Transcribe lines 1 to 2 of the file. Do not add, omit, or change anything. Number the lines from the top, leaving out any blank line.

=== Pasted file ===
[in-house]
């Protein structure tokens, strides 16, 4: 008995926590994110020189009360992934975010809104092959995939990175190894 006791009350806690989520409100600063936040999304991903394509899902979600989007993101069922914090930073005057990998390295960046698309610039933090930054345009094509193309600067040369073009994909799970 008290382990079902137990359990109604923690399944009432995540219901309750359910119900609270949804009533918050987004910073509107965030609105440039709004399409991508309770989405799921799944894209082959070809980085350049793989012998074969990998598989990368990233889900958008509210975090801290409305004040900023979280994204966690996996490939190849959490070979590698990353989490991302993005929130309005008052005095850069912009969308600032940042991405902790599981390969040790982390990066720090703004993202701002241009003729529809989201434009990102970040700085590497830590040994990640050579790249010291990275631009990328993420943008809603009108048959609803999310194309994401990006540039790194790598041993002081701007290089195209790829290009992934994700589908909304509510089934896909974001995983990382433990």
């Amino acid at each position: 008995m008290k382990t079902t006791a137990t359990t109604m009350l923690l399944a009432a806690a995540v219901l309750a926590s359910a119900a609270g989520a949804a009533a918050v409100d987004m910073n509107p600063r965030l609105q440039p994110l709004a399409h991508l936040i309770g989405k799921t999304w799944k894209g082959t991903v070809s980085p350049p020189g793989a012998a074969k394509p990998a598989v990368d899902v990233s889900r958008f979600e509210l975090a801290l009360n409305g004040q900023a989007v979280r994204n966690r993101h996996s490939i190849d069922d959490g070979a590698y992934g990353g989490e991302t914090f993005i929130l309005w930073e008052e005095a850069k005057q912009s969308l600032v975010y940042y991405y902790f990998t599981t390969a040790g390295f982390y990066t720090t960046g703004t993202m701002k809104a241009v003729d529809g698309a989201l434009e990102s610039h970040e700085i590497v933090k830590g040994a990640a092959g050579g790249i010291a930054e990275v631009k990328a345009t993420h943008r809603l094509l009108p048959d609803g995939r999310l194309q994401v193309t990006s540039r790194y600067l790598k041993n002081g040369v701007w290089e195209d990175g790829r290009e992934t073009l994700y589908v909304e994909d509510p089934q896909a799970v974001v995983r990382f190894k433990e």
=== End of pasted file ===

[in-house]
């Protein structure tokens, strides 16, 4: 008995926590994110020189009360992934975010809104092959995939990175190894 006791009350806690989520409100600063936040999304991903394509899902979600989007993101069922914090930073005057990998390295960046698309610039933090930054345009094509193309600067040369073009994909799970 008290382990079902137990359990109604923690399944009432995540219901309750359910119900609270949804009533918050987004910073509107965030609105440039709004399409991508309770989405799921799944894209082959070809980085350049793989012998074969990998598989990368990233889900958008509210975090801290409305004040900023979280994204966690996996490939190849959490070979590698990353989490991302993005929130309005008052005095850069912009969308600032940042991405902790599981390969040790982390990066720090703004993202701002241009003729529809989201434009990102970040700085590497830590040994990640050579790249010291990275631009990328993420943008809603009108048959609803999310194309994401990006540039790194790598041993002081701007290089195209790829290009992934994700589908909304509510089934896909974001995983990382433990």